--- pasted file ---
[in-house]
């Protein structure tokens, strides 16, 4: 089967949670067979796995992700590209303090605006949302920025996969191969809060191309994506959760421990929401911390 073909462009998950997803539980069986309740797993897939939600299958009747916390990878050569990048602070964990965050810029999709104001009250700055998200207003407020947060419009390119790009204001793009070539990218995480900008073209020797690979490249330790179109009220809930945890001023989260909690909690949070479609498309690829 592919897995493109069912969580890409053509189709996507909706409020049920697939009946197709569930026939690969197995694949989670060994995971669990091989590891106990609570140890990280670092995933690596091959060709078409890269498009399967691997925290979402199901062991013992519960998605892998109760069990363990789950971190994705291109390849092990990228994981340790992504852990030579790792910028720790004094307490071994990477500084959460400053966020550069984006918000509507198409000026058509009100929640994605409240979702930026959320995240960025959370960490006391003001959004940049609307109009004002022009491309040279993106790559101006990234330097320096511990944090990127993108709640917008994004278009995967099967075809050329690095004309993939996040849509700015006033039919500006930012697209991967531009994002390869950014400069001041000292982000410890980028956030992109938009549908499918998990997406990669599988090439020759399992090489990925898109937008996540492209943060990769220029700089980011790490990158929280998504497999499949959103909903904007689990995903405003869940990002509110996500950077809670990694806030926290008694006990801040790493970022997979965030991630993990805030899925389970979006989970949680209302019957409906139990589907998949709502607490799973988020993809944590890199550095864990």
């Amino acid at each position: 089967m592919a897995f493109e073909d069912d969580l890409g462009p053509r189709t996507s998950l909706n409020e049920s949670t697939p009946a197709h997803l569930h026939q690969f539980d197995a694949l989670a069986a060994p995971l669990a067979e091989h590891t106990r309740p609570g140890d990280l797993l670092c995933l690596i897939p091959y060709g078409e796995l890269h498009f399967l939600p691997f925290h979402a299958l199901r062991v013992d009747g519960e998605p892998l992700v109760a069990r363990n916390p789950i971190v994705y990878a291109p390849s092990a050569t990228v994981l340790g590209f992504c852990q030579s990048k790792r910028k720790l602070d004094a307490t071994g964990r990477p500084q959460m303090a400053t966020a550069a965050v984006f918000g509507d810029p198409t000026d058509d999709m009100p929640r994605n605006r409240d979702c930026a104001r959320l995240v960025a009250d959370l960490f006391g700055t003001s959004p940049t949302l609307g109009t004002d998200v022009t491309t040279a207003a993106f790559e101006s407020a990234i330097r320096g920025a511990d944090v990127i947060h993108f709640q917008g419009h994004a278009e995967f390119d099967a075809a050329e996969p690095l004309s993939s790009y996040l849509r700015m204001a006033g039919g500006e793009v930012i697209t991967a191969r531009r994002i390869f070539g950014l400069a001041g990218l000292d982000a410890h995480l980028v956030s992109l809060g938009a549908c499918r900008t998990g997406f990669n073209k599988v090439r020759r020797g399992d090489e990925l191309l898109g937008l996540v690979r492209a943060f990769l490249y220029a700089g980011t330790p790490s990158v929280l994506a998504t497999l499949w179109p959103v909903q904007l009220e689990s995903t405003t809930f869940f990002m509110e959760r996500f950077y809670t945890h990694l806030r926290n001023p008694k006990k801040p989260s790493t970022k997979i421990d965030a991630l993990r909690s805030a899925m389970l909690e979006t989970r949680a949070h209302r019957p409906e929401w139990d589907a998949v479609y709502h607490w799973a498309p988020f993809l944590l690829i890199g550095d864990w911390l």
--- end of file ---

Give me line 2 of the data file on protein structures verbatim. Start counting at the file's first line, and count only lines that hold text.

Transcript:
């Protein structure tokens, strides 16, 4: 089967949670067979796995992700590209303090605006949302920025996969191969809060191309994506959760421990929401911390 073909462009998950997803539980069986309740797993897939939600299958009747916390990878050569990048602070964990965050810029999709104001009250700055998200207003407020947060419009390119790009204001793009070539990218995480900008073209020797690979490249330790179109009220809930945890001023989260909690909690949070479609498309690829 592919897995493109069912969580890409053509189709996507909706409020049920697939009946197709569930026939690969197995694949989670060994995971669990091989590891106990609570140890990280670092995933690596091959060709078409890269498009399967691997925290979402199901062991013992519960998605892998109760069990363990789950971190994705291109390849092990990228994981340790992504852990030579790792910028720790004094307490071994990477500084959460400053966020550069984006918000509507198409000026058509009100929640994605409240979702930026959320995240960025959370960490006391003001959004940049609307109009004002022009491309040279993106790559101006990234330097320096511990944090990127993108709640917008994004278009995967099967075809050329690095004309993939996040849509700015006033039919500006930012697209991967531009994002390869950014400069001041000292982000410890980028956030992109938009549908499918998990997406990669599988090439020759399992090489990925898109937008996540492209943060990769220029700089980011790490990158929280998504497999499949959103909903904007689990995903405003869940990002509110996500950077809670990694806030926290008694006990801040790493970022997979965030991630993990805030899925389970979006989970949680209302019957409906139990589907998949709502607490799973988020993809944590890199550095864990």